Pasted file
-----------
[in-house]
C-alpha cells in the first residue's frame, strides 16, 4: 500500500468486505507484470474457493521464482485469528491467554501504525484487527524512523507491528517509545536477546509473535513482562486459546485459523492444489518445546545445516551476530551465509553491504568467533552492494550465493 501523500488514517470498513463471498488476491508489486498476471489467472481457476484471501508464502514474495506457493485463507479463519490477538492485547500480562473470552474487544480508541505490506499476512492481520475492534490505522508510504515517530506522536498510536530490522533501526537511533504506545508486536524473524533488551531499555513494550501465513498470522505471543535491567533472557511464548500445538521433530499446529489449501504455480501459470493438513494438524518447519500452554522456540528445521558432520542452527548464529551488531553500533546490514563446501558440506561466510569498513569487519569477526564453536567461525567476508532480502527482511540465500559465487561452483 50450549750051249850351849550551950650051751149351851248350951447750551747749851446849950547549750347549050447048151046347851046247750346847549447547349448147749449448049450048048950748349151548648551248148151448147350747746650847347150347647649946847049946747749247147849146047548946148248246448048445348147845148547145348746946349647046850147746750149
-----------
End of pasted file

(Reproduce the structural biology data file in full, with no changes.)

[in-house]
C-alpha cells in the first residue's frame, strides 16, 4: 500500500468486505507484470474457493521464482485469528491467554501504525484487527524512523507491528517509545536477546509473535513482562486459546485459523492444489518445546545445516551476530551465509553491504568467533552492494550465493 501523500488514517470498513463471498488476491508489486498476471489467472481457476484471501508464502514474495506457493485463507479463519490477538492485547500480562473470552474487544480508541505490506499476512492481520475492534490505522508510504515517530506522536498510536530490522533501526537511533504506545508486536524473524533488551531499555513494550501465513498470522505471543535491567533472557511464548500445538521433530499446529489449501504455480501459470493438513494438524518447519500452554522456540528445521558432520542452527548464529551488531553500533546490514563446501558440506561466510569498513569487519569477526564453536567461525567476508532480502527482511540465500559465487561452483 50450549750051249850351849550551950650051751149351851248350951447750551747749851446849950547549750347549050447048151046347851046247750346847549447547349448147749449448049450048048950748349151548648551248148151448147350747746650847347150347647649946847049946747749247147849146047548946148248246448048445348147845148547145348746946349647046850147746750149